In January of 1999, Rylander laid of 60 people with the intention of making her office more efficient and Democrat-free (she denied that part). The Statesman reported:

Boone Taylor, an organizer for the Texas State Employees Union, said the union isn’t surprised by the additional cuts. He added, though, that people who have done a good job in the past should be allowed to stay if they want.

“Unfortunately, TSEU expects more layoffs,” Taylor said.

That same month The Dallas Observer pointed out that Rylander bypassed state hiring laws to bring on the wife of her Chief of Staff and long-time associate John Colyandro. Helena Colyandro was hired directly out of college as the funds marketing manager of the Texas Tomorrow Fund. No one else was interviewed for the position. The Colyandros both resigned months apart. The Weekly also critiques Rylander’s e-Texas initiative:

“It’s time for government to stop competing with the private sector,” she told her Heritage Foundation audience. “E-Texas will be a true public-private partnership using new strategic tools such as activity-based costing, outsourcing, managed competition, and benchmarking the best practices… E-Texas, a medley of 14 task forces of 10 to 15 people each, will recommend to the Legislature areas of government that can be outsourced to the private sector. In that way, Rylander is making good on her campaign promise to apply the Yellow Pages test across state government.

The e-Texas task force to focus on outsourcing is chaired by Bill Hammond, who says his committee will take a thoughtful approach in recommending which services should be shifted to the private sector. Hammond, an advocate of outsourcing, has been president and CEO of the Texas Association of Business and Chambers of Commerce since April 1998… Hammond says he expects his so-called competitive government task force to get help from Bill Eggers, a top Rylander aide. Eggers co-authored the 1995 book Revolution at the Roots, which offers glowing accounts of privatization efforts nationally. The book is a bible for outsourcing proponents. Hammond sounds like he prefers that representatives of state employee unions, who have been the most vocal critics of privatization, do not become members of his task force.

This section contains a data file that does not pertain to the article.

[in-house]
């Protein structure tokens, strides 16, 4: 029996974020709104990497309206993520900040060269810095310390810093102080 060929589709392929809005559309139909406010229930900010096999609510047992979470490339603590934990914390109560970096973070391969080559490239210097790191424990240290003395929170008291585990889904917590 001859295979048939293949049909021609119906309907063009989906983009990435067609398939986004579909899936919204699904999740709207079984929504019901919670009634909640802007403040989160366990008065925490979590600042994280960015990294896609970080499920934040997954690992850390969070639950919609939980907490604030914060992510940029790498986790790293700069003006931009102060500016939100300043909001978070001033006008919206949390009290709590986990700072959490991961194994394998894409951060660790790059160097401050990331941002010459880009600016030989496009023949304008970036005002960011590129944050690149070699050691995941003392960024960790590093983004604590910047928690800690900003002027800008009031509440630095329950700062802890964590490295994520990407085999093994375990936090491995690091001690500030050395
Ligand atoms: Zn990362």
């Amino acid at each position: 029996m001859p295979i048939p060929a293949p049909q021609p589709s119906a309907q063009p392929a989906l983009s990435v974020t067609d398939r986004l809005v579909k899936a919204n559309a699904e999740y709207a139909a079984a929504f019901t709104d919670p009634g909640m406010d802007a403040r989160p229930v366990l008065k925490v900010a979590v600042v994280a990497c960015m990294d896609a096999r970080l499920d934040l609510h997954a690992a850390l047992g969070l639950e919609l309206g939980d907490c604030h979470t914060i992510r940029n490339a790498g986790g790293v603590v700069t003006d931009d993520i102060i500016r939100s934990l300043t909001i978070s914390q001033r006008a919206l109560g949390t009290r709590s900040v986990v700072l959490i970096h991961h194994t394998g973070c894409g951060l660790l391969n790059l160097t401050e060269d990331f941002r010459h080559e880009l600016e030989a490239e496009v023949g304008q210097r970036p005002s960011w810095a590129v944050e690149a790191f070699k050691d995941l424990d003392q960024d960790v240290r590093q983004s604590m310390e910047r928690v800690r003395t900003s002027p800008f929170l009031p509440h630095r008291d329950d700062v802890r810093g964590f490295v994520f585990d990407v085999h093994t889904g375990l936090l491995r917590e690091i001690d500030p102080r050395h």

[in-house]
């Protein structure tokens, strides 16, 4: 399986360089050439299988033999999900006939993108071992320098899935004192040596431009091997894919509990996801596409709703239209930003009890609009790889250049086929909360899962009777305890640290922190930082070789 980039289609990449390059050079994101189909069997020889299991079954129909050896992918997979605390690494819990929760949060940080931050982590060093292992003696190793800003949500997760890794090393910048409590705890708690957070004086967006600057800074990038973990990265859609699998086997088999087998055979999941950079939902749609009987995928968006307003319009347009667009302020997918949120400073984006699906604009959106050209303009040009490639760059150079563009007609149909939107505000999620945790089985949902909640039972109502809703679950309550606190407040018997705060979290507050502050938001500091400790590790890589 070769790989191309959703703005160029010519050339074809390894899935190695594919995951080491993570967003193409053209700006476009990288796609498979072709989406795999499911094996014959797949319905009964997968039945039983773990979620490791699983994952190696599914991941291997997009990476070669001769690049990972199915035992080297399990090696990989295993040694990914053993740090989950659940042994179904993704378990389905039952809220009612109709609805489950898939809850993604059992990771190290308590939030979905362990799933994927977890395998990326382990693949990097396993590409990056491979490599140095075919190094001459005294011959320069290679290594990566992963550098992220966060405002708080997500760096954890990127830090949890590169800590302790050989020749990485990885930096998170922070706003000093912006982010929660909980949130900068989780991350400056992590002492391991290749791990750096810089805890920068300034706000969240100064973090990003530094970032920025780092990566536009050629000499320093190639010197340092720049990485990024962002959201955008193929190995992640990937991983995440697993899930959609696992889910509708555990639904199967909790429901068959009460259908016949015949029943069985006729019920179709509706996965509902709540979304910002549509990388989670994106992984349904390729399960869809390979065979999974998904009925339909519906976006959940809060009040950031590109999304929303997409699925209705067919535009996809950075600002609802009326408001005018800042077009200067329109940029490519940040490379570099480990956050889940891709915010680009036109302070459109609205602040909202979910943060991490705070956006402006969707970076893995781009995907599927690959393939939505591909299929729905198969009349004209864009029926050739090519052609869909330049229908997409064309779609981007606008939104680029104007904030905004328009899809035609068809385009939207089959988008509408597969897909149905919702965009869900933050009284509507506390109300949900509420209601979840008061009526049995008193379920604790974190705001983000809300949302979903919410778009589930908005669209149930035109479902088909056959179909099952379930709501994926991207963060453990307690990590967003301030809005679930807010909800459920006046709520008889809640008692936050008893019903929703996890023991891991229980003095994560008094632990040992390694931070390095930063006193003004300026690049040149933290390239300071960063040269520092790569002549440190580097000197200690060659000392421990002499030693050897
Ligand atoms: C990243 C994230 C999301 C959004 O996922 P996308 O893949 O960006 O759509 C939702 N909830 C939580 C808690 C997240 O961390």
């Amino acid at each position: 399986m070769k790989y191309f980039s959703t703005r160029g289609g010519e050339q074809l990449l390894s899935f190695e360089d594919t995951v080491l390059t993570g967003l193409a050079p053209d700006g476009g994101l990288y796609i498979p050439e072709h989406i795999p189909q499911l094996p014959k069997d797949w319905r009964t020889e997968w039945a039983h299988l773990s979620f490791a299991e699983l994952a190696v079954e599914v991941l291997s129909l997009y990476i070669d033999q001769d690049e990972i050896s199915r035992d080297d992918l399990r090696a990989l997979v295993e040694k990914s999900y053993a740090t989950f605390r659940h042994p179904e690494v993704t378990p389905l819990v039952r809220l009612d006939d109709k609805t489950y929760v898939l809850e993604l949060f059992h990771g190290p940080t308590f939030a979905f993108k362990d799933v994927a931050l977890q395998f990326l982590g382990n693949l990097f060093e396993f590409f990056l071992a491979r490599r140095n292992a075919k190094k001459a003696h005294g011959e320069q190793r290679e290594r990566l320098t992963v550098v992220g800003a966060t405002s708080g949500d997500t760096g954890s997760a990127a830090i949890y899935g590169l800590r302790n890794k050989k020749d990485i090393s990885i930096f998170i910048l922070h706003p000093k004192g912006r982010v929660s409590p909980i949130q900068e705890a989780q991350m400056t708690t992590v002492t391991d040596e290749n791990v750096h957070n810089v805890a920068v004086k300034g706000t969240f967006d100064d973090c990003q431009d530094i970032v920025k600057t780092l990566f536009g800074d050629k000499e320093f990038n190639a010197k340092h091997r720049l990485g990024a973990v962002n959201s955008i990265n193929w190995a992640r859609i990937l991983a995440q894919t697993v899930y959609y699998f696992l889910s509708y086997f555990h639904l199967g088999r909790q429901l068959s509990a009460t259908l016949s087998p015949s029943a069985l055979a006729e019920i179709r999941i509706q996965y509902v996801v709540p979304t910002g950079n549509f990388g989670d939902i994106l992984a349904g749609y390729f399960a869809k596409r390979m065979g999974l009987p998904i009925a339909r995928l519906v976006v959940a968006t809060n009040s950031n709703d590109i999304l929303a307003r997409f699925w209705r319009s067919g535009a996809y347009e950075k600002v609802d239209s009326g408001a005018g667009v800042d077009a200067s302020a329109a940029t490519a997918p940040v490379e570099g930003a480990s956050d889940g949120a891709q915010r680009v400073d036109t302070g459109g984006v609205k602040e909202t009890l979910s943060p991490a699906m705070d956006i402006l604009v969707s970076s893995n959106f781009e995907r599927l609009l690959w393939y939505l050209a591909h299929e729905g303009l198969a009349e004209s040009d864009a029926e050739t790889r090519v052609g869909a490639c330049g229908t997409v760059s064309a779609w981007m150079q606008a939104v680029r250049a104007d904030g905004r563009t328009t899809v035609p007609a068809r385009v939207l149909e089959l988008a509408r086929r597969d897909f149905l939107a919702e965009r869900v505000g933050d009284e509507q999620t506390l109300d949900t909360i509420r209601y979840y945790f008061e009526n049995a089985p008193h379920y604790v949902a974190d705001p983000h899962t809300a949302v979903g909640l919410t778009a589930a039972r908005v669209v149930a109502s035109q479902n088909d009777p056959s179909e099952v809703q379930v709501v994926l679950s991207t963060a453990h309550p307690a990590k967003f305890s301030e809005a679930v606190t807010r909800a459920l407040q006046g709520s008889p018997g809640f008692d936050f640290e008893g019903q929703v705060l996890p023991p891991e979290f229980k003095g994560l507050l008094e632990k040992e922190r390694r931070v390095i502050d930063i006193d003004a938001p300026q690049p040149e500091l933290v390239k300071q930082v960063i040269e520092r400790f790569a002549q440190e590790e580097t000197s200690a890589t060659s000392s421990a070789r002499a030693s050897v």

TSEU is right about one thing, we do need a new Governor; but Carole Keeton Strayhorn is neither the answer nor the best choice. People can change, but voters are not naïve. Who really thinks a politician will walk away from the trough regardless of her “independence” when she’s already sold out for that last bit of election cash?

TSEU members are right to call this endorsement what it is – unfortunate and short-sighted. In fact, outside of these three promises and her crowing over Perry’s perils, we don’t know what her plan is for all Texans – even the person that answered at her campaign headquarters wasn’t sure.

TSEU also pointed out that Strayhorn’s war chest is bigger than Chris Bell’s and that makes her more viable as a candidate. Texans can’t afford to role the dice because she might have more money. There are just some principals that you don’t walk away from and they are best represented by Texas Democrats all over the state. TSEU and some big Dem donors may have abandoned the party, but I think (hope) they’ll be surprised come November because there’s a Texas Democratic state takeover brewing.